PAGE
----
versão impressa ISSN 1806-8324
Braz. oral res. v.18 n.2 São Paulo abr./jun. 2004
Clinical and microbial evaluation of dental scaling associated with subgingival minocycline in chronic periodontitis subjects
Avaliação clínica e microbiana da raspagem dental associada à minociclina subgengival em indivíduos com periodontite crônica
Silvia Maria Rodrigues QueridoI; Sheila Cavalca CortelliII; Marcelo Werneck Barata de AraújoIII; José Roberto CortelliIV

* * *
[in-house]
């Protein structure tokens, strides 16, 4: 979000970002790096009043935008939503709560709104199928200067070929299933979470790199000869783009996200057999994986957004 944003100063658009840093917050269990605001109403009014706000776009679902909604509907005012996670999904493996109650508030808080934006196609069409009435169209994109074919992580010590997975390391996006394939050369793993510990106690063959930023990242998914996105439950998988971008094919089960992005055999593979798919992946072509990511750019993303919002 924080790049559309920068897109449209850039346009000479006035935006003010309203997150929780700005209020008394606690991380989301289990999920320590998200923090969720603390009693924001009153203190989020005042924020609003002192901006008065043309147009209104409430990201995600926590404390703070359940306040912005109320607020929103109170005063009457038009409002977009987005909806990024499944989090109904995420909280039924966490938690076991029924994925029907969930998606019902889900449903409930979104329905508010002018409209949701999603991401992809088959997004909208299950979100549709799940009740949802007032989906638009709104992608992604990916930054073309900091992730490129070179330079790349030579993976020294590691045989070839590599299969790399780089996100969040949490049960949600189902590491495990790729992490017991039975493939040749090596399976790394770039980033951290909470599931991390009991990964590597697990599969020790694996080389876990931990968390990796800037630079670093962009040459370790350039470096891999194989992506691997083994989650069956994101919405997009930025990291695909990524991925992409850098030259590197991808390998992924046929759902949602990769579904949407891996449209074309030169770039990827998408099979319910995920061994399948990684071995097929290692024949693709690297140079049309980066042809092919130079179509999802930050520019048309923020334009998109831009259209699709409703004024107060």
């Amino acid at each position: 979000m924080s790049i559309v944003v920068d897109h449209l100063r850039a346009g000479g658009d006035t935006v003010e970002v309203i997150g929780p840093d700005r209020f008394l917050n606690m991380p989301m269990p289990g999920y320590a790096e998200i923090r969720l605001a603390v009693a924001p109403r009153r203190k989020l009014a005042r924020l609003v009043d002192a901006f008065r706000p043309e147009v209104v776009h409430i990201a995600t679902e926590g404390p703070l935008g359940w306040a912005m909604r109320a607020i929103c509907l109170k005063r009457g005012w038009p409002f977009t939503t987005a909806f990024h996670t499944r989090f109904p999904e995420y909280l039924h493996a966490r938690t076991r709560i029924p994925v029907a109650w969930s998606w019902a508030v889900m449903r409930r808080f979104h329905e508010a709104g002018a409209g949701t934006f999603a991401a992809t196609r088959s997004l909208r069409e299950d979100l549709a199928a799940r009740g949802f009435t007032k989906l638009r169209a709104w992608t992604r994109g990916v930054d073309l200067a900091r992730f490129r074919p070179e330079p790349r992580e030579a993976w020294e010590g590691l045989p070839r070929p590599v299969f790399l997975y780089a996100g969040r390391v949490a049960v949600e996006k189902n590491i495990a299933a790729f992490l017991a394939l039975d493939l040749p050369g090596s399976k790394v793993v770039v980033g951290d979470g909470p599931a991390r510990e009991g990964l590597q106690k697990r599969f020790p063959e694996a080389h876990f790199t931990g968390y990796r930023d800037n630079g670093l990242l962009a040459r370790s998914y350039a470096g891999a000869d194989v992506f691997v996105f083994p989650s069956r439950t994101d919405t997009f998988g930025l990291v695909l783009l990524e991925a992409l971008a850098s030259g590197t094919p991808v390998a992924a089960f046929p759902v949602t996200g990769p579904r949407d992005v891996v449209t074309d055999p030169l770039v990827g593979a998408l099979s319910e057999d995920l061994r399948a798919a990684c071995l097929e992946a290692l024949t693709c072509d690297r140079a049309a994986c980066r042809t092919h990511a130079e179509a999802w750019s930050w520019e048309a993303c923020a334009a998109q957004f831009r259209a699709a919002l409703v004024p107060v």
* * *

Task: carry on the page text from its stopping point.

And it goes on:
IResearch Assistant, Dental Research and Graduate Studies Division, University of Taubaté
IIAssistant Professor, Microbiology and Periodontics Research and Graduate Studies Division, Department of Dentistry, University of Taubaté
IIIAssistant Professor, Dental Research and Graduate Studies Division, Department of Periodontology, Guarulhos University
IVProfessor and Chairman, Preventive Dentistry and Periodontics Research and Graduate Studies Division, Department of Dentistry, University of Taubaté